The most exciting aspect of participating in the Comedy Central International Comedy Festival, was being able to interface with the biggest stars in African and global comedy. To this end, we have added Carl Joshua Ncube (Zimbabwe), Salvado (Uganda), Daliso Chaponda (Malawi), Basketmouth (Nigeria) and Churchill (Kenya) to our cast. Including the original cast of Richelieu B Beaunoir (SA), Nina Hastie (SA), Mpho Popps (SA), Trevor Gumbi (SA) and Griffy 2Trillion (US), we have assembled the strongest ever cast of African comedians for a TV series let alone an adult animated comedy. We’re now going into production of the first ever Pan-African adult animated comedy series.
The biggest challenges the project faced were finance and buy-in from a broadcaster.
Q: What makes South Africa’s particular brand of comedy and comedians appealing to a wider audience?
There’s an old adage, something along the lines of; “one person’s tragedy is another’s comedy”. Africa has a particularly tragic past. We’ve overcome slavery, colonisation, civil wars and (in South Africa) Apartheid. Despite all that we’ve overcome, in the twenty-first century there’s still place for oppression, warlords and dictators in Africa. I think that the appeal of African comedy to a wider audience has a lot to do with our tragic history.
Q: How important is it to nurture one’s network when trying to get an idea off the ground and do you have any networking tips?
I used to dislike going to markets. I’ve since realized their value and it was one of the motivations for me to get involved in the Export Missions Committee of Animation South Africa. Almost everyone at a TV/film/content market is there because of a shared passion. Markets are the best place for you to pitch your projects and develop your IP based on the insights and feedback you receive. Investors, broadcasters and potential co-producers need to see you at successive markets before you close a deal(s)—as a rule of thumb, deals are generally closed after your third successive market.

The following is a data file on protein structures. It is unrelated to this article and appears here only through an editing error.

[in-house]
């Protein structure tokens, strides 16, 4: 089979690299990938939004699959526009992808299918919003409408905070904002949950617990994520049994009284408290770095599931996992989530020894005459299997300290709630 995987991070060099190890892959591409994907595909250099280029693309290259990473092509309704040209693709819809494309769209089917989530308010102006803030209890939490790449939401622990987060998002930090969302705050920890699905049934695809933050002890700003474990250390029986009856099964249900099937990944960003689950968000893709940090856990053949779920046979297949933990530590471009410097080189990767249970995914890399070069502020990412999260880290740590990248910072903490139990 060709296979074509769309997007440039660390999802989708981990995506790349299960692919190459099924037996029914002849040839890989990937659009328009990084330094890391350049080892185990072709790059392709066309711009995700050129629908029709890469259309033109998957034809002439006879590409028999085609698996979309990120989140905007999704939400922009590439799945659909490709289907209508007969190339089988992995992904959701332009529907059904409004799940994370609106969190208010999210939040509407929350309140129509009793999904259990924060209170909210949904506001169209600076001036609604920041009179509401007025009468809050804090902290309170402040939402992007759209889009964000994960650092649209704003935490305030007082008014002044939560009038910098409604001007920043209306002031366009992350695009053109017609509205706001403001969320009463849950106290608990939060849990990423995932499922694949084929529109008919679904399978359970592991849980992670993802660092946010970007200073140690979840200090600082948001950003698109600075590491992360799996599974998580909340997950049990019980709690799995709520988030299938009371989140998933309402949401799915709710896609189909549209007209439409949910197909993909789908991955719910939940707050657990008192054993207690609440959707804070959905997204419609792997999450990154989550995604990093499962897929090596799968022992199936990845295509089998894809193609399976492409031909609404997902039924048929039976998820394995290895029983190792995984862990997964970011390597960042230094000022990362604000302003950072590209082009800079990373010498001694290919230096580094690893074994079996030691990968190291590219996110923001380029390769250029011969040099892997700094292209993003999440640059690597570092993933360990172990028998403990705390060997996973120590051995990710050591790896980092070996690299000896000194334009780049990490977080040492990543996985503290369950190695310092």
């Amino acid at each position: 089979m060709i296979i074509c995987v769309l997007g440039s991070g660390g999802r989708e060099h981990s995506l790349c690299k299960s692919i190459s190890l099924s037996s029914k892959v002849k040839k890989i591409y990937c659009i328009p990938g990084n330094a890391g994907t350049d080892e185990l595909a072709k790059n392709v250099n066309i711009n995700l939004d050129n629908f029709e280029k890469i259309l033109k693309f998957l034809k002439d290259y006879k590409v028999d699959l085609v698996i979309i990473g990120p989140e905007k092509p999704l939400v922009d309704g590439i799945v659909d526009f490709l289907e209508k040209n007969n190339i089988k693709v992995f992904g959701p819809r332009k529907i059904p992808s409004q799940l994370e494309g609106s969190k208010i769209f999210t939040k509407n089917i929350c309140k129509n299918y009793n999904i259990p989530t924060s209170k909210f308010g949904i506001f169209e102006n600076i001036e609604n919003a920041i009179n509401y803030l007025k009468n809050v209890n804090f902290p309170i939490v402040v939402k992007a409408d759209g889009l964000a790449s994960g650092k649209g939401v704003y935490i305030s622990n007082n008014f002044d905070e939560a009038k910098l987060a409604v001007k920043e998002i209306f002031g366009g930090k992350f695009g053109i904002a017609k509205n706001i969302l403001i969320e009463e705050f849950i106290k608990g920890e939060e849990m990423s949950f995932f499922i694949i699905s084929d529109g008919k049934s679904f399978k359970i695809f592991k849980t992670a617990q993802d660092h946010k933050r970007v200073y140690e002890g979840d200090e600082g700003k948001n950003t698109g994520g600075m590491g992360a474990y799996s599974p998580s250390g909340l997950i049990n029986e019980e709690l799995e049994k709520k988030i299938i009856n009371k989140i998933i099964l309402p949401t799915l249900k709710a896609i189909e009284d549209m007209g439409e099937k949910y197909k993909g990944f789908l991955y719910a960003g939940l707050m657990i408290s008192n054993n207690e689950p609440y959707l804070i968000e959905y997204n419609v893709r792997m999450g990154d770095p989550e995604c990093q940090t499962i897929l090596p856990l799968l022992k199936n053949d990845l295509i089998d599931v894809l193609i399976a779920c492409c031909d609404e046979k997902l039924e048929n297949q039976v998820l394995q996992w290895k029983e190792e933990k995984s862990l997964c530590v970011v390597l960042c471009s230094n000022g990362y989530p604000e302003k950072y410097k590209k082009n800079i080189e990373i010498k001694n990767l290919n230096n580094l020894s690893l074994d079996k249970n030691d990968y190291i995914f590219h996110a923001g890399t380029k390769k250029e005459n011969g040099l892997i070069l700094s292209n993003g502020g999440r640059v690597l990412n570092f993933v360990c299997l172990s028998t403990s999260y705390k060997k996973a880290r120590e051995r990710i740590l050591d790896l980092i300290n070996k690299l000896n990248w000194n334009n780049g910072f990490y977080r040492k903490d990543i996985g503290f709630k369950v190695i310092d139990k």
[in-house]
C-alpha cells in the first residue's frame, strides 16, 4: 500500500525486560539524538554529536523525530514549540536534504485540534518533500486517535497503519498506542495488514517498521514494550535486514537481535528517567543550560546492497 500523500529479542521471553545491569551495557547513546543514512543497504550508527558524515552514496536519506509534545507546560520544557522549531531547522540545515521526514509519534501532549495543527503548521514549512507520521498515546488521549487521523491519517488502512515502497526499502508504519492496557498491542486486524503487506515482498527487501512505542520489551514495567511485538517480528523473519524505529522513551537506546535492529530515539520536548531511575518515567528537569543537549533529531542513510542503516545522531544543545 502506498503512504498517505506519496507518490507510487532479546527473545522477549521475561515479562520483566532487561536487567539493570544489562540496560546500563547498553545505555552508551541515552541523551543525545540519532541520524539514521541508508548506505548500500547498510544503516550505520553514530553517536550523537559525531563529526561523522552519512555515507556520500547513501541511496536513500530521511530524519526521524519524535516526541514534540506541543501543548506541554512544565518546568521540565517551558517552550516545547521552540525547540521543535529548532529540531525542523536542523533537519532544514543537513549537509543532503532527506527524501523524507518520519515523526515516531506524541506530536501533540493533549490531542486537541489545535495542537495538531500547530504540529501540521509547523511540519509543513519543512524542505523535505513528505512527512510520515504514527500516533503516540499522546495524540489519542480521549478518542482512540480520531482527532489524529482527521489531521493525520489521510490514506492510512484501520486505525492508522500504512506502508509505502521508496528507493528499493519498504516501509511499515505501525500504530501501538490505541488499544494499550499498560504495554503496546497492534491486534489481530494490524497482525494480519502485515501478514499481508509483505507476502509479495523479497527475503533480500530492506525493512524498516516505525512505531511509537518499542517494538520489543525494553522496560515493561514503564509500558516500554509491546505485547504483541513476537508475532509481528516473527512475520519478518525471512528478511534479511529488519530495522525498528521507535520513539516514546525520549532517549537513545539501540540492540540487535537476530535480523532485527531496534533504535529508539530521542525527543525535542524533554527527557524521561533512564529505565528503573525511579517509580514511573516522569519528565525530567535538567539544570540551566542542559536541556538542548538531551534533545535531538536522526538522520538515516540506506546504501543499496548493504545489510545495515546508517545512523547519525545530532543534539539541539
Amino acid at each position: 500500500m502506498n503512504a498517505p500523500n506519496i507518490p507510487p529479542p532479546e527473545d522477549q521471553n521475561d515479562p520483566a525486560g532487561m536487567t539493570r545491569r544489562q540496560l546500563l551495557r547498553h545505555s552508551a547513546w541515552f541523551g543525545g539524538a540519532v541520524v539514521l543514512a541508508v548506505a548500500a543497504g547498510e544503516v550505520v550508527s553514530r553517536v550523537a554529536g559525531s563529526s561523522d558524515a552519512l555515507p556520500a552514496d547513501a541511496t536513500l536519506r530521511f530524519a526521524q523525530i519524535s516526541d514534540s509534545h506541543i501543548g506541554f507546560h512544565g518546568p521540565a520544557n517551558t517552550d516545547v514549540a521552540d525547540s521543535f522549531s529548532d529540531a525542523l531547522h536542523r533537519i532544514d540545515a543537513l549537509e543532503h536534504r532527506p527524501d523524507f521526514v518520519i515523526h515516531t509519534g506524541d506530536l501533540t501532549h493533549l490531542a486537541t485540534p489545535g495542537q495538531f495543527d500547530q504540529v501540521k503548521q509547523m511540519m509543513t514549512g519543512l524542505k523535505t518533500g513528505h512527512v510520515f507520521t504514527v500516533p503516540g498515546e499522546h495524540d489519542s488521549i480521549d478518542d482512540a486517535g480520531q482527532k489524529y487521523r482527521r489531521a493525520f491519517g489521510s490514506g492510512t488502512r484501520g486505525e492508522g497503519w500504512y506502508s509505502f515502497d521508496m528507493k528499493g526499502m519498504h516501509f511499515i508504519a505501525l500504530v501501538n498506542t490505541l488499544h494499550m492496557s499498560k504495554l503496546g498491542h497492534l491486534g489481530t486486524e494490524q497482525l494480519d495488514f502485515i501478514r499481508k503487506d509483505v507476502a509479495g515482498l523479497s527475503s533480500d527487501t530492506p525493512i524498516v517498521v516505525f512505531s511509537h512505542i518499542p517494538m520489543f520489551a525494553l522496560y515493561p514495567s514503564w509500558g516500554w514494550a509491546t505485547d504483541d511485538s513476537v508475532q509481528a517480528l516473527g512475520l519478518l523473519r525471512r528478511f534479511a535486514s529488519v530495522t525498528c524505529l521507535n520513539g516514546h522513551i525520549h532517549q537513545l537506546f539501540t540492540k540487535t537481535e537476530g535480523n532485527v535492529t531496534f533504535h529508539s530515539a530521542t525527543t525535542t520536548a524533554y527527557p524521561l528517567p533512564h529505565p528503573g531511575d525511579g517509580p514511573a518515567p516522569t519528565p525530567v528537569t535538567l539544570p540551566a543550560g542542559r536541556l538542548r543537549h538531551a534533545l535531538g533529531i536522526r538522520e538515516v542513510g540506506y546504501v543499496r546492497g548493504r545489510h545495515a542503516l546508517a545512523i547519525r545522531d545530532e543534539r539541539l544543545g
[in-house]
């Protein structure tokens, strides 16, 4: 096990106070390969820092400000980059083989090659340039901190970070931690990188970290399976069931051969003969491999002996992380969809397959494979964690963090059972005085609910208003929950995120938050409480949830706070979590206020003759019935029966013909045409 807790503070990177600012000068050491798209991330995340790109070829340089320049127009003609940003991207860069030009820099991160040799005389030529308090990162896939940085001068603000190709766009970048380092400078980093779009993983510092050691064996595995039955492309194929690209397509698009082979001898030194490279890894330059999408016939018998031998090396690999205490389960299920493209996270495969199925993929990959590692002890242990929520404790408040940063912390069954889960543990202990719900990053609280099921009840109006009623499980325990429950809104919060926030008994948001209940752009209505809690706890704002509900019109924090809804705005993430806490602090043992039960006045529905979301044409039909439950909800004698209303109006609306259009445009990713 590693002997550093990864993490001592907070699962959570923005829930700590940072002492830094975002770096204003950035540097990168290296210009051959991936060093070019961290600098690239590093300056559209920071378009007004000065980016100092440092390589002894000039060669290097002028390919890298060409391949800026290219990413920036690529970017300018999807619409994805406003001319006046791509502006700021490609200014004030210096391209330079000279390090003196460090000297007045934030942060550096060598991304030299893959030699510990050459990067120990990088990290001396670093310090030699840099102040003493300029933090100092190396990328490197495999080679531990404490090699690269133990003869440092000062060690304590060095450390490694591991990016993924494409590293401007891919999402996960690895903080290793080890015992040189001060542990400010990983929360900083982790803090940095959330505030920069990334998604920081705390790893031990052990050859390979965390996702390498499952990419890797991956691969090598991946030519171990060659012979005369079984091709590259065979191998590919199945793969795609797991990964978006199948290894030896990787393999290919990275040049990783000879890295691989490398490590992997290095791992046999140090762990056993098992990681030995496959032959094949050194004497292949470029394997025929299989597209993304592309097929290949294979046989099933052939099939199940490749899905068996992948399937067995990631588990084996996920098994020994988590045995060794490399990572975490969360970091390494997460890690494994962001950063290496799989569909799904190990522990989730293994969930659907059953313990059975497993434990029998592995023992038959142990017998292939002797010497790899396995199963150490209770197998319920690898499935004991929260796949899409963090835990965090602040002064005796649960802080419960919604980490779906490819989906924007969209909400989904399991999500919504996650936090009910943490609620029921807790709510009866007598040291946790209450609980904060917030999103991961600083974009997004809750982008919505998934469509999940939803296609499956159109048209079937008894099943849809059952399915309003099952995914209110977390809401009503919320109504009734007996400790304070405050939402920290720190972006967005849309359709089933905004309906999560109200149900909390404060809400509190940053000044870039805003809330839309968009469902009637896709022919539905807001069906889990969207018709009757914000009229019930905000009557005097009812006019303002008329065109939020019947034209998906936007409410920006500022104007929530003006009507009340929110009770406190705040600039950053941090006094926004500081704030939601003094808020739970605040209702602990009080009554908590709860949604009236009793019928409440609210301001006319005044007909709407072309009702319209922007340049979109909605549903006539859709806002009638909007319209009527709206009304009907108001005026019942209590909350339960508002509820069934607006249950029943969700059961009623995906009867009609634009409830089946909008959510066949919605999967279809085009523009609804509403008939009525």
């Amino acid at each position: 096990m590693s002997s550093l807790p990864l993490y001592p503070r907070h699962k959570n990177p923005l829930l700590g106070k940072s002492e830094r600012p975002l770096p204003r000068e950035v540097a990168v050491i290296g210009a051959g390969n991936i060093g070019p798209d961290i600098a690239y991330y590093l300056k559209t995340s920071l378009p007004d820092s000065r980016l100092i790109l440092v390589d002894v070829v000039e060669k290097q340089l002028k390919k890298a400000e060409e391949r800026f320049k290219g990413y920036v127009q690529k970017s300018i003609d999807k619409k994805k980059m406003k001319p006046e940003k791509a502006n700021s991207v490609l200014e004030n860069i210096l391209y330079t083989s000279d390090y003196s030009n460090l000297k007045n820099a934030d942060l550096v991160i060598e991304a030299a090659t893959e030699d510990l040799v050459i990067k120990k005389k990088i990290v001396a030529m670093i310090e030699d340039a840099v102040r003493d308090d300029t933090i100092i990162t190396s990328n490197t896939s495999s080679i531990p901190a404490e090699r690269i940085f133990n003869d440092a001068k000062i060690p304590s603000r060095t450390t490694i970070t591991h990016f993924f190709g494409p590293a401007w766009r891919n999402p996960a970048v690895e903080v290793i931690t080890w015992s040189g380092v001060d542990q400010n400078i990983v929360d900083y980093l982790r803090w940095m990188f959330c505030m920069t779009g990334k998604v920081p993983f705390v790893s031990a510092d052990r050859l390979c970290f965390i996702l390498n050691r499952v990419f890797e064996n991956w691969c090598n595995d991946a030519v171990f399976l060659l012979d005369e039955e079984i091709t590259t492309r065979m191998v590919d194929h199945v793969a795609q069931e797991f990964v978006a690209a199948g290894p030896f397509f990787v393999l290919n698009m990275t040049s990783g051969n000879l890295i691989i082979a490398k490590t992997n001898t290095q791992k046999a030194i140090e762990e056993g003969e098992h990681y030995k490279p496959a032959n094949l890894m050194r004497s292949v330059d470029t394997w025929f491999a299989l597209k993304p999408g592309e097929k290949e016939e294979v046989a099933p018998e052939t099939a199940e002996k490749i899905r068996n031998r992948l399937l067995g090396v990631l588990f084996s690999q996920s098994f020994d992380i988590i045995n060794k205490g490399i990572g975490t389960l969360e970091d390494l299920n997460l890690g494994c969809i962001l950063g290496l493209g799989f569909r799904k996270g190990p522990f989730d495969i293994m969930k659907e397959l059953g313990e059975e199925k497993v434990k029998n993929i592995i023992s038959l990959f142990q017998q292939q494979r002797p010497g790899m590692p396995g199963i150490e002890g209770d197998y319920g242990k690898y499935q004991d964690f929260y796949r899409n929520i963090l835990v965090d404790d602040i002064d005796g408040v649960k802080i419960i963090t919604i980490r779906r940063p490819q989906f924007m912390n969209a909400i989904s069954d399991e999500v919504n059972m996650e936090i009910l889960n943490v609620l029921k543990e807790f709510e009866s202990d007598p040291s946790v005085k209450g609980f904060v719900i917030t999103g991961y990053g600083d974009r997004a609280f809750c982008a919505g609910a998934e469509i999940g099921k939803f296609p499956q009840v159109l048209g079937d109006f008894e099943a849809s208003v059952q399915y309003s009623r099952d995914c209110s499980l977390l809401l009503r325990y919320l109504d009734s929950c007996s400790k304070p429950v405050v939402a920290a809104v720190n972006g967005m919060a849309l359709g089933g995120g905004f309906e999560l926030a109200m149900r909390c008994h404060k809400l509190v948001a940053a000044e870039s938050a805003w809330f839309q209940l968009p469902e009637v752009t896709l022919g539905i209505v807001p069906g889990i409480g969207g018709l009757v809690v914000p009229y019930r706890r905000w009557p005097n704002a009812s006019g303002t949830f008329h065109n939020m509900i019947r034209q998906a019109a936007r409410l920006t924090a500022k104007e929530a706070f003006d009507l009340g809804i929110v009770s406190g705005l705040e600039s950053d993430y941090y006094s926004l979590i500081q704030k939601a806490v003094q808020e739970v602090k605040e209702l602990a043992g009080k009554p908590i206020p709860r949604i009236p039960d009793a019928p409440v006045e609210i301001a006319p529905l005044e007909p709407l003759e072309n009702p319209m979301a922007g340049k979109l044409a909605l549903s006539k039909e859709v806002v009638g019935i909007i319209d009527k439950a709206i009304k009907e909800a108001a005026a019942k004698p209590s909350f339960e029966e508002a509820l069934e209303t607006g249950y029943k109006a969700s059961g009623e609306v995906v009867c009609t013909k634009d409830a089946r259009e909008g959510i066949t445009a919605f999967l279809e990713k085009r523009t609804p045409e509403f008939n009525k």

My suggestion is to try and attend as many markets as possible via ASA delegations, NFVF Marketing Support or DTI SSAS Scheme. There are a plethora of global markets that cater for projects at various stages of development; MIFA, MIPCOM, KidScreen and The World Animation Summit are a just a few of them. Closer to home there is DISCOP.
Q: What advice would you give to someone in South Africa who has a great idea for an adult animation?
Come pitch us your idea, we would love to hear from and potentially work with you.
Q: Why did you choose to make the show in 2D and how long does each episode take to produce?
I personally prefer the 2D medium but, more importantly (especially for niche content like My Child: Teenage Mutant Azanians) it is cheaper to produce. A full series will take between 8-10 months to produce based on several variables whilst an episode will take approximately a month.
Q: What shows influenced your creative direction and were there any local shows that helped inspire you and your team?
There are several African satirical shows that we drew inspiration from, these include; Madam & Eve, ZA News and (Africa’s longest continuously running satirical show of Kenyan origin) The ZYZ Show. All three of these shows were inspired by or are exec-produced by editorial cartoonists who push the envelope with respect to freedom of speech, expression and the press. Apart from these African live action satirical shows, we were also influenced by Family Guy, Clone High, American Dad, Archer and (of course) South Park.
Puppets from ZANews (Both Worlds)
Nick is also the Director of Operations at Pop The Culture and Chair of the Export Missions Executive Committee here at Animation SA. If you would like to support the Nelson Mandela School for Gifted Mutants, you can follow Nick and his team’s on Facebook, Twitter, or just keep an eye on the show’s website.